If you did something wrong, he must be feeling hurt. No matter how you feel about the situation, don’t downplay his pain because it isn’t your pain. Don’t ignore it or make jokes about it, especially before he’s forgiven you.

Remember that this isn’t about you; you caused his hurt, so don’t acknowledge his feelings to bulldoze over it with your own. You can explain your side later, but for now, focus on him and his feelings. Never assume that you feel the same things, so explicitly ask him how he feels about the situation.

If you’ve hurt him, he wants to feel understood and respected, so listen to what he says with the intent of understanding — not with the intent of immediately making excuses for yourself depending on what he says.

Let’s say he says, “this thing that you did hurt me”.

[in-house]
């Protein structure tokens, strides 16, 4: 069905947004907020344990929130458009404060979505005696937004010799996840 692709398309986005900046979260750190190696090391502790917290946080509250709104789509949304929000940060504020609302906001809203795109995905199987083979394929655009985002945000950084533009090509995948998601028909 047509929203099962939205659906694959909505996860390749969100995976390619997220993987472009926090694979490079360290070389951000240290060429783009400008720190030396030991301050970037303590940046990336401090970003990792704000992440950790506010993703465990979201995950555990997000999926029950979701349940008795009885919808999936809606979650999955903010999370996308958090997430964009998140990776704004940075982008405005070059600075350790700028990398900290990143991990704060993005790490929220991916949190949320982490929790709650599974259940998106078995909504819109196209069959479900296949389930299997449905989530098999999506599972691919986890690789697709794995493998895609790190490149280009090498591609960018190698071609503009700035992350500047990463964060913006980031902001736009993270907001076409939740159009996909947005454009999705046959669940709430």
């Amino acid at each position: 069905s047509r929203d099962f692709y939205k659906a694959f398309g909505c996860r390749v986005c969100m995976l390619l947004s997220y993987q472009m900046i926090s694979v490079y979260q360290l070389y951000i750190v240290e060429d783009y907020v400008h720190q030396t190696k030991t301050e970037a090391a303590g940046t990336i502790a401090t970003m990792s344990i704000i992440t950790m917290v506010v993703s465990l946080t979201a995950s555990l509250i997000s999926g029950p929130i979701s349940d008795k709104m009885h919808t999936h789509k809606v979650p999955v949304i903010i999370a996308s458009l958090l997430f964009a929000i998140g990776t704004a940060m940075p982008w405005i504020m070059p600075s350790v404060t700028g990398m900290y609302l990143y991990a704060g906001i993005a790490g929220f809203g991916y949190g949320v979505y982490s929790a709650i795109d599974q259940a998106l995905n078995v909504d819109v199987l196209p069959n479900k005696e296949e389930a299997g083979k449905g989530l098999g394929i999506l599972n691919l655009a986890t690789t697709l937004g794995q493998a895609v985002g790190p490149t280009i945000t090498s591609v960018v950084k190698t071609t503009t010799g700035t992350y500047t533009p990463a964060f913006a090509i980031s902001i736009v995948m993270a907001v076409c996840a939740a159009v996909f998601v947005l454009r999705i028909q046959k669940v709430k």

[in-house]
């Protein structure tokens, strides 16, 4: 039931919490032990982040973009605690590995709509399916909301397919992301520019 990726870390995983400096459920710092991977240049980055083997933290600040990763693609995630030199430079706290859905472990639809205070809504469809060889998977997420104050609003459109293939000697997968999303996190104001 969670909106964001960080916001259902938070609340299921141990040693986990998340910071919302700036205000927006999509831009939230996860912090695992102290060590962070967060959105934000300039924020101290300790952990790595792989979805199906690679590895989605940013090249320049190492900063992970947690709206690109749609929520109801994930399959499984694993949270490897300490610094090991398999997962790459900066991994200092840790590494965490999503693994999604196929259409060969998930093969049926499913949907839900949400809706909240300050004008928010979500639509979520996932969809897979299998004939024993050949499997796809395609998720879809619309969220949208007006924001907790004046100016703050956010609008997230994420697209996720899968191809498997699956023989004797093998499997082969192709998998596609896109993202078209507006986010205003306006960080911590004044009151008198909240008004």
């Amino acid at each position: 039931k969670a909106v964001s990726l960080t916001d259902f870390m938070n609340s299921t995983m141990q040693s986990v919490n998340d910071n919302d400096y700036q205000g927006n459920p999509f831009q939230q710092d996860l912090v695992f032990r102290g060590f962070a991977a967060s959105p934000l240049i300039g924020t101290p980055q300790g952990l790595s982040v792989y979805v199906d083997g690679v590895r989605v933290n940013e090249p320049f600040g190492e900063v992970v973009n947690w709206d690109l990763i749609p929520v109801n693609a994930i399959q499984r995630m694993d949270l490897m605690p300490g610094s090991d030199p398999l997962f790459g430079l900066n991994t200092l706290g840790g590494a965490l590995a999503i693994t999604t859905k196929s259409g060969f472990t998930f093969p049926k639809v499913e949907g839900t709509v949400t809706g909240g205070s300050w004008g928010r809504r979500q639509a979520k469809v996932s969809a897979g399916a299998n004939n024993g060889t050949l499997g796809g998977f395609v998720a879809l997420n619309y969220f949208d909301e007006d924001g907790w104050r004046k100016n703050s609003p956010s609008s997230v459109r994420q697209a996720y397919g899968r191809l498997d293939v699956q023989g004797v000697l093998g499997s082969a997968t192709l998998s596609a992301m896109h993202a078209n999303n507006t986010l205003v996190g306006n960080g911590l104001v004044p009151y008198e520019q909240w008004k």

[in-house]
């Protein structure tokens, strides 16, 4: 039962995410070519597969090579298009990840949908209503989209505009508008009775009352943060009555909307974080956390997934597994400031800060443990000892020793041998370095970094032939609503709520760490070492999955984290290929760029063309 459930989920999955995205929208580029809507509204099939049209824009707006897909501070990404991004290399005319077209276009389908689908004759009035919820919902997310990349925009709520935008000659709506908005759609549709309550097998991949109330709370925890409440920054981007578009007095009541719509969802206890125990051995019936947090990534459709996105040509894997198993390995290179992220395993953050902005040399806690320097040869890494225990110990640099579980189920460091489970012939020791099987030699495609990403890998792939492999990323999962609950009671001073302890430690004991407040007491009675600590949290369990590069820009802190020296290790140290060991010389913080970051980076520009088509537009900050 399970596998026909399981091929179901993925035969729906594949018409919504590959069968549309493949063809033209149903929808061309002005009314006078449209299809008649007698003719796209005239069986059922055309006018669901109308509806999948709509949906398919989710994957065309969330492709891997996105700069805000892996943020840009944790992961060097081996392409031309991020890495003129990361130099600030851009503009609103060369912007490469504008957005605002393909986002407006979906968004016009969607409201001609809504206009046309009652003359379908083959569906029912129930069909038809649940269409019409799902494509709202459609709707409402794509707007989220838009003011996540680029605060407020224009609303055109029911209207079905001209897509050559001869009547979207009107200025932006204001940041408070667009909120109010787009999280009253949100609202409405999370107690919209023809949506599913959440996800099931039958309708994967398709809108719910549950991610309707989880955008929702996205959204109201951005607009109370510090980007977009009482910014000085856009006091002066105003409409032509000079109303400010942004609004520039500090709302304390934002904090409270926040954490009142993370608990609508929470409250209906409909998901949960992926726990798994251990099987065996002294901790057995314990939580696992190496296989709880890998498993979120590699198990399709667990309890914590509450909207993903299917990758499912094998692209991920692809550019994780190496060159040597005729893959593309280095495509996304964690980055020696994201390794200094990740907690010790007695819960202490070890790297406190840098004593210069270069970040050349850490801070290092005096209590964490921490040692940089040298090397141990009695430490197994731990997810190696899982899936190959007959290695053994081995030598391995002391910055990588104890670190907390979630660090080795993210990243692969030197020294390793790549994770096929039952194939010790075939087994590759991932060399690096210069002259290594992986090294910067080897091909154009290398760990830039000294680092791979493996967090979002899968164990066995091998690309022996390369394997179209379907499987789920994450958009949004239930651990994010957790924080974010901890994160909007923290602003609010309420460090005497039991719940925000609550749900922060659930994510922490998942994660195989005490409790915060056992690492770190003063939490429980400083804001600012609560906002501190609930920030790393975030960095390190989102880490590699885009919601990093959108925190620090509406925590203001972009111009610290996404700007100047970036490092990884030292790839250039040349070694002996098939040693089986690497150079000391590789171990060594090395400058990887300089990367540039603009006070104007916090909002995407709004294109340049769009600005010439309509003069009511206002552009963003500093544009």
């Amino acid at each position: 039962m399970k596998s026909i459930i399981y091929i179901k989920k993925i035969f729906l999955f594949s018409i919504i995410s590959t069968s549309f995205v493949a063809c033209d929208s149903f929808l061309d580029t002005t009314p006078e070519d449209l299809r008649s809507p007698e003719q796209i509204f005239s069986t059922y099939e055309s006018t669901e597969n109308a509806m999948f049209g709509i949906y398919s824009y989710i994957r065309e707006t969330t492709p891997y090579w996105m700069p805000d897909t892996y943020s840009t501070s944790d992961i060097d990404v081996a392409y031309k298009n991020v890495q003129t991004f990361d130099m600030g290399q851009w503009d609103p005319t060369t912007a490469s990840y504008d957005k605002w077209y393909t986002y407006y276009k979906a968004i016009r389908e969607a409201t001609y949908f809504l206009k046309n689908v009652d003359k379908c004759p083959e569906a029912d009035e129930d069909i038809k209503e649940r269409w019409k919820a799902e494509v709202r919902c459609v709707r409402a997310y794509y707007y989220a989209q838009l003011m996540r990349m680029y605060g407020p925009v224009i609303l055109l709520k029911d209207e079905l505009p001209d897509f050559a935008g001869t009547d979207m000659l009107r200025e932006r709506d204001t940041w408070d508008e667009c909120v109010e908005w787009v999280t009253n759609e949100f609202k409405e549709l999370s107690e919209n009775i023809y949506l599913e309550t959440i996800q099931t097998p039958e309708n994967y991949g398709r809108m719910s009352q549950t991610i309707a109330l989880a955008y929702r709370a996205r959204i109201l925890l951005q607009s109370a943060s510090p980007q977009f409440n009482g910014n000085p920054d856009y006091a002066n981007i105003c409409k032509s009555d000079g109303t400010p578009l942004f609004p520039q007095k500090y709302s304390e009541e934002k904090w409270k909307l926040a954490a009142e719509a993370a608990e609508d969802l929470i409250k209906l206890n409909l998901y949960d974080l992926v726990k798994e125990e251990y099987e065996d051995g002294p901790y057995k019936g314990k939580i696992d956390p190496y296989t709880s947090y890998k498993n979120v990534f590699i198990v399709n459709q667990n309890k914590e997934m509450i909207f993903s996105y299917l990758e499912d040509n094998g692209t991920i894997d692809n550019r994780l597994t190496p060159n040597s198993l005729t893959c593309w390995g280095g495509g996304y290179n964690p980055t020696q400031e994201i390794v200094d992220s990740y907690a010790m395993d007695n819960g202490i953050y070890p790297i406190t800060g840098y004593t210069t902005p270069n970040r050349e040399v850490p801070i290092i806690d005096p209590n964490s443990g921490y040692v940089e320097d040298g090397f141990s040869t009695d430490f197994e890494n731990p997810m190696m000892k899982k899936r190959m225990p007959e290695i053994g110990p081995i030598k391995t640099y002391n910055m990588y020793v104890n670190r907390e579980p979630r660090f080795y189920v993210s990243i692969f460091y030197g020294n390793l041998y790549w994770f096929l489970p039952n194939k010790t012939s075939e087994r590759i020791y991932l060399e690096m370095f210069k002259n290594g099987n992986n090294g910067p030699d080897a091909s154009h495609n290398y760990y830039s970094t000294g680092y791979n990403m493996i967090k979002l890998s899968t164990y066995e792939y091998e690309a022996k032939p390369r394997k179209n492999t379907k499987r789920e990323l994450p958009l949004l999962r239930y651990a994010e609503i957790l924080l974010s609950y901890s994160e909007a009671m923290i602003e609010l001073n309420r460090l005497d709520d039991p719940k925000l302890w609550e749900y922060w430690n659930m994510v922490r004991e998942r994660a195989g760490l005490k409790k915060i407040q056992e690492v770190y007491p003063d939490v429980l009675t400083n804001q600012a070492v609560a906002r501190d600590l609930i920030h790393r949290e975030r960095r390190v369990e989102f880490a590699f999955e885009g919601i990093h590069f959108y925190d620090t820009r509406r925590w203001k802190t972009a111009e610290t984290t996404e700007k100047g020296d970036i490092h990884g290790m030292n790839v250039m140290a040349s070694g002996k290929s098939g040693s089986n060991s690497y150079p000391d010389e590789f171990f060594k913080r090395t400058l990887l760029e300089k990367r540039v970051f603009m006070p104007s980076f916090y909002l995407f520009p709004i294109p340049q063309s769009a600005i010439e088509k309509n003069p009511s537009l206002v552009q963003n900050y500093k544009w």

If your immediate response to that is “But I didn’t mean to and I wasn’t being aggressive anyway and—”, step back and focus on him first. Explain later.

For now, what’s important is that he feels safe talking to you about his feelings because he knows that you’ll genuinely listen to him.

How to acknowledge and validate his feelings

Kristalyn Salters-Pedneault, Ph.D., shares three steps to take to validate someone’s feelings.

1) Identify and acknowledge the emotion

Communicate with your boyfriend to make it clear what emotions he’s feeling. Is he more hurt than angry? Does he feel betrayed?

If he doesn’t outright say what he feels, try guessing and then asking if you’re right. What’s important is that the two of you establish the starting point, which is how he feels about what you did.

Once you do, you can say something like “I understand that you’re _____”, to let him know that you’re aware of what he’s feeling.

2) Acknowledge the source of the emotion